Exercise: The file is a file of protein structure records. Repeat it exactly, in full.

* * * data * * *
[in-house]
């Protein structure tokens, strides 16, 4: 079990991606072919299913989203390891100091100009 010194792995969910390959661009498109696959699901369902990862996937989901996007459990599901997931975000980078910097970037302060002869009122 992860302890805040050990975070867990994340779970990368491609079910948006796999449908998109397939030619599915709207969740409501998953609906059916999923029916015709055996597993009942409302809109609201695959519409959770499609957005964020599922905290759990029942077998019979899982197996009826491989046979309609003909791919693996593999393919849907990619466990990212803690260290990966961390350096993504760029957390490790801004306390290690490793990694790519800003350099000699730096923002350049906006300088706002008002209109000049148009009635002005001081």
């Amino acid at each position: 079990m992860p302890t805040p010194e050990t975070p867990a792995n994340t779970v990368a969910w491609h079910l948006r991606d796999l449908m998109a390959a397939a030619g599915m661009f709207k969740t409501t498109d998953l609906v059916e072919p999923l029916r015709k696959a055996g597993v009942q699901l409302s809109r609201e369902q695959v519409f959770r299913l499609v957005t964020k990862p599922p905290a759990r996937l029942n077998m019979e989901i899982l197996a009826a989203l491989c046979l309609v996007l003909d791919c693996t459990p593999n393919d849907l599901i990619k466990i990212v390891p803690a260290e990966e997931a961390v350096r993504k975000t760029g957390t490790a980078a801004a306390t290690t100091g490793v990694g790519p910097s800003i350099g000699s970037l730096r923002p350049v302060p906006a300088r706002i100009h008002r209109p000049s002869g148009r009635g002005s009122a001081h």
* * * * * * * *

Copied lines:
[in-house]
């Protein structure tokens, strides 16, 4: 079990991606072919299913989203390891100091100009 010194792995969910390959661009498109696959699901369902990862996937989901996007459990599901997931975000980078910097970037302060002869009122 992860302890805040050990975070867990994340779970990368491609079910948006796999449908998109397939030619599915709207969740409501998953609906059916999923029916015709055996597993009942409302809109609201695959519409959770499609957005964020599922905290759990029942077998019979899982197996009826491989046979309609003909791919693996593999393919849907990619466990990212803690260290990966961390350096993504760029957390490790801004306390290690490793990694790519800003350099000699730096923002350049906006300088706002008002209109000049148009009635002005001081």
């Amino acid at each position: 079990m992860p302890t805040p010194e050990t975070p867990a792995n994340t779970v990368a969910w491609h079910l948006r991606d796999l449908m998109a390959a397939a030619g599915m661009f709207k969740t409501t498109d998953l609906v059916e072919p999923l029916r015709k696959a055996g597993v009942q699901l409302s809109r609201e369902q695959v519409f959770r299913l499609v957005t964020k990862p599922p905290a759990r996937l029942n077998m019979e989901i899982l197996a009826a989203l491989c046979l309609v996007l003909d791919c693996t459990p593999n393919d849907l599901i990619k466990i990212v390891p803690a260290e990966e997931a961390v350096r993504k975000t760029g957390t490790a980078a801004a306390t290690t100091g490793v990694g790519p910097s800003i350099g000699s970037l730096r923002p350049v302060p906006a300088r706002i100009h008002r209109p000049s002869g148009r009635g002005s009122a001081h």